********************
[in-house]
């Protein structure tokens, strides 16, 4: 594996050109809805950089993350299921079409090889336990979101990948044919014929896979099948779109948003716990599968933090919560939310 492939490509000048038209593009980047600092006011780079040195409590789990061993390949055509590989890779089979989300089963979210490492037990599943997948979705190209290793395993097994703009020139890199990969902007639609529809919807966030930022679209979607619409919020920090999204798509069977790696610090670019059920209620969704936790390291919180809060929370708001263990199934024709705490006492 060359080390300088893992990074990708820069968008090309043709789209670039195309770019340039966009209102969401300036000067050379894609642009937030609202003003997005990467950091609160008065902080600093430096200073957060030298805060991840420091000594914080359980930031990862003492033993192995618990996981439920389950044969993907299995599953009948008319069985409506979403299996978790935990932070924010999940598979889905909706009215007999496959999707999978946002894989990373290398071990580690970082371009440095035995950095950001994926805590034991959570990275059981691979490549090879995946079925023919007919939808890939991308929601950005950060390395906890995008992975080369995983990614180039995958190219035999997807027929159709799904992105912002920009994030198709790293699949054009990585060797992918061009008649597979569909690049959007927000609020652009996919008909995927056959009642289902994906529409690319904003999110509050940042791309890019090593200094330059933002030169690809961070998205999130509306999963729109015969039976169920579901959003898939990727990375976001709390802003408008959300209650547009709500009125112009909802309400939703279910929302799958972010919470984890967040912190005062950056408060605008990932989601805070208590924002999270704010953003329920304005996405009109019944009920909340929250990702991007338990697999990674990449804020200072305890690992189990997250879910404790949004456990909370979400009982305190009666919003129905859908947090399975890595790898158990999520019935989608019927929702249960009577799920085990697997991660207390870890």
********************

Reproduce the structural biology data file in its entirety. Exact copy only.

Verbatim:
[in-house]
């Protein structure tokens, strides 16, 4: 594996050109809805950089993350299921079409090889336990979101990948044919014929896979099948779109948003716990599968933090919560939310 492939490509000048038209593009980047600092006011780079040195409590789990061993390949055509590989890779089979989300089963979210490492037990599943997948979705190209290793395993097994703009020139890199990969902007639609529809919807966030930022679209979607619409919020920090999204798509069977790696610090670019059920209620969704936790390291919180809060929370708001263990199934024709705490006492 060359080390300088893992990074990708820069968008090309043709789209670039195309770019340039966009209102969401300036000067050379894609642009937030609202003003997005990467950091609160008065902080600093430096200073957060030298805060991840420091000594914080359980930031990862003492033993192995618990996981439920389950044969993907299995599953009948008319069985409506979403299996978790935990932070924010999940598979889905909706009215007999496959999707999978946002894989990373290398071990580690970082371009440095035995950095950001994926805590034991959570990275059981691979490549090879995946079925023919007919939808890939991308929601950005950060390395906890995008992975080369995983990614180039995958190219035999997807027929159709799904992105912002920009994030198709790293699949054009990585060797992918061009008649597979569909690049959007927000609020652009996919008909995927056959009642289902994906529409690319904003999110509050940042791309890019090593200094330059933002030169690809961070998205999130509306999963729109015969039976169920579901959003898939990727990375976001709390802003408008959300209650547009709500009125112009909802309400939703279910929302799958972010919470984890967040912190005062950056408060605008990932989601805070208590924002999270704010953003329920304005996405009109019944009920909340929250990702991007338990697999990674990449804020200072305890690992189990997250879910404790949004456990909370979400009982305190009666919003129905859908947090399975890595790898158990999520019935989608019927929702249960009577799920085990697997991660207390870890």